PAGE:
They also have to commit to conservation. It would be put as a condition. They put aside some already forest area to join the reserve and in turn get the much needed water for the pastures. We’d make a meeting and everyone signs a document of commitment. It would be no problem.
Could there also be a visitor center there in the reserve? What is your vision.
That would be fantastic. It is until now the best place to observe the Spatuletail – and especially the lek. This could be a place where the community sells some handicrafts. Later there could be sales of food and drinks, and souvenirs.
Let’s see what the results of this interview could bring. Hopefully BBC will see it and may in conscience make a donation. Also the tourists visiting will be an asset for the community as we can ask them to bring gifts such as school material, clothes for the kids, etc – like some groups we brought in the past.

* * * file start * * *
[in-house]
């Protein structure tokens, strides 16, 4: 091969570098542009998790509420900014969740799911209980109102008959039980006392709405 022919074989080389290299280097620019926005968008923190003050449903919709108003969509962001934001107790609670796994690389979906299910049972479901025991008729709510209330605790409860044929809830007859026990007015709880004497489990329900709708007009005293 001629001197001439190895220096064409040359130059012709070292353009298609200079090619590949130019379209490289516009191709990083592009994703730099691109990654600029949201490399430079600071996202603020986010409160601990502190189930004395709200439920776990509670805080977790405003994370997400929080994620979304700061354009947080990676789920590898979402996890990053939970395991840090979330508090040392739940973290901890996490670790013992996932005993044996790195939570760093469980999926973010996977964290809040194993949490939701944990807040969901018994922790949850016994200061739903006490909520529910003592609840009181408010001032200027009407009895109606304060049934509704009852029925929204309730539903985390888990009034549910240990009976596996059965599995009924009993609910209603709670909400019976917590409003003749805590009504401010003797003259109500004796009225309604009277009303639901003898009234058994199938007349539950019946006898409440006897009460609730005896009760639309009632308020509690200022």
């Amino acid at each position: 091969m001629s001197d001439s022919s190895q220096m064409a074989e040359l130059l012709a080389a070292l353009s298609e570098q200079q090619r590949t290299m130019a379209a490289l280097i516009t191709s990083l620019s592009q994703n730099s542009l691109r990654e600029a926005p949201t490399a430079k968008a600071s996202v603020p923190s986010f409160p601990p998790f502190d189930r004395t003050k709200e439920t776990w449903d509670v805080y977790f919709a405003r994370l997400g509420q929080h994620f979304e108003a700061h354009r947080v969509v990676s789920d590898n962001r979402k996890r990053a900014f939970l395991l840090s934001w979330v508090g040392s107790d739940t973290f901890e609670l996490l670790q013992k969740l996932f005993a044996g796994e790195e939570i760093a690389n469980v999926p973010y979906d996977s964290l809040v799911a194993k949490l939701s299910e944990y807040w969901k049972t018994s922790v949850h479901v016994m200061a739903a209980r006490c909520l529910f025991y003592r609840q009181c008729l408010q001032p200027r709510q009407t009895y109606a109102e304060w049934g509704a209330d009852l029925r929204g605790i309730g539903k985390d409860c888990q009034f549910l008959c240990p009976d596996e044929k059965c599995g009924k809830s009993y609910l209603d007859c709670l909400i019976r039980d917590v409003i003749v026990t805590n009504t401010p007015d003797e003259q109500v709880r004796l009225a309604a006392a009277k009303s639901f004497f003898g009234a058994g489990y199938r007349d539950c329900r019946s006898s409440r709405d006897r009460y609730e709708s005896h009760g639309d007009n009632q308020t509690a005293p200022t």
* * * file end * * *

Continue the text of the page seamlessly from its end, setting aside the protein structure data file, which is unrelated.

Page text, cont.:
Yes the people were very happy because of this.
Do you think the fact that there is already ECOAN:s visitor center would mean competition for them or for you?
No, they would compliment each other. People like to see the birds also at the lek between December-May. This time of year is also good for Pale-billed Antpitta which sings only in the wetter season.
What is the estimated cost to lay down the tubing and how many meters would be needed?
It’s around 1500m of PVC 2 inch tubing that is needed. Have to calculate the exact cost of the material needed. But more or less $3000 should do the trick.
And for a basic observation platform with roof and a sales area, to start with without toilets. How much?